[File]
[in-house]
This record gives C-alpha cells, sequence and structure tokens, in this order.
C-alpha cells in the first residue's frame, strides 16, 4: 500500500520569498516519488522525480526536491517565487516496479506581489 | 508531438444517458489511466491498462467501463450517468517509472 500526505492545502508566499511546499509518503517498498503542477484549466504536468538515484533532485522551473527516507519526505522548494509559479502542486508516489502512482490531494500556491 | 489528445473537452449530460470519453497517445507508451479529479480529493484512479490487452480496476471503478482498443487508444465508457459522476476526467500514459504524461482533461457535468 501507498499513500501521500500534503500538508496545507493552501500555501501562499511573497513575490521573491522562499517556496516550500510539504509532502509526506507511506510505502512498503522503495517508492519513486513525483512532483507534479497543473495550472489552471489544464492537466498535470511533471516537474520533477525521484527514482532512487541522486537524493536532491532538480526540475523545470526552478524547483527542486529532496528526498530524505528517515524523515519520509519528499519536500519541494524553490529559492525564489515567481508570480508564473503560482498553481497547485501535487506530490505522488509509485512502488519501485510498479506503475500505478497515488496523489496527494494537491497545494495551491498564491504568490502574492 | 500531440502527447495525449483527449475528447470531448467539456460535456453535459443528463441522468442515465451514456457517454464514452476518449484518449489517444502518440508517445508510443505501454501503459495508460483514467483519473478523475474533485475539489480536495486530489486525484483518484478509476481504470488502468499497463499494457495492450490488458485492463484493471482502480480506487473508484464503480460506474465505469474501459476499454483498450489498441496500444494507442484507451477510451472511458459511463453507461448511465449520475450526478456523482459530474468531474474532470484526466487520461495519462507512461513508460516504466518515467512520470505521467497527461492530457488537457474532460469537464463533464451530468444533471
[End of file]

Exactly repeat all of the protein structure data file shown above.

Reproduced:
[in-house]
This record gives C-alpha cells, sequence and structure tokens, in this order.
C-alpha cells in the first residue's frame, strides 16, 4: 500500500520569498516519488522525480526536491517565487516496479506581489 | 508531438444517458489511466491498462467501463450517468517509472 500526505492545502508566499511546499509518503517498498503542477484549466504536468538515484533532485522551473527516507519526505522548494509559479502542486508516489502512482490531494500556491 | 489528445473537452449530460470519453497517445507508451479529479480529493484512479490487452480496476471503478482498443487508444465508457459522476476526467500514459504524461482533461457535468 501507498499513500501521500500534503500538508496545507493552501500555501501562499511573497513575490521573491522562499517556496516550500510539504509532502509526506507511506510505502512498503522503495517508492519513486513525483512532483507534479497543473495550472489552471489544464492537466498535470511533471516537474520533477525521484527514482532512487541522486537524493536532491532538480526540475523545470526552478524547483527542486529532496528526498530524505528517515524523515519520509519528499519536500519541494524553490529559492525564489515567481508570480508564473503560482498553481497547485501535487506530490505522488509509485512502488519501485510498479506503475500505478497515488496523489496527494494537491497545494495551491498564491504568490502574492 | 500531440502527447495525449483527449475528447470531448467539456460535456453535459443528463441522468442515465451514456457517454464514452476518449484518449489517444502518440508517445508510443505501454501503459495508460483514467483519473478523475474533485475539489480536495486530489486525484483518484478509476481504470488502468499497463499494457495492450490488458485492463484493471482502480480506487473508484464503480460506474465505469474501459476499454483498450489498441496500444494507442484507451477510451472511458459511463453507461448511465449520475450526478456523482459530474468531474474532470484526466487520461495519462507512461513508460516504466518515467512520470505521467497527461492530457488537457474532460469537464463533464451530468444533471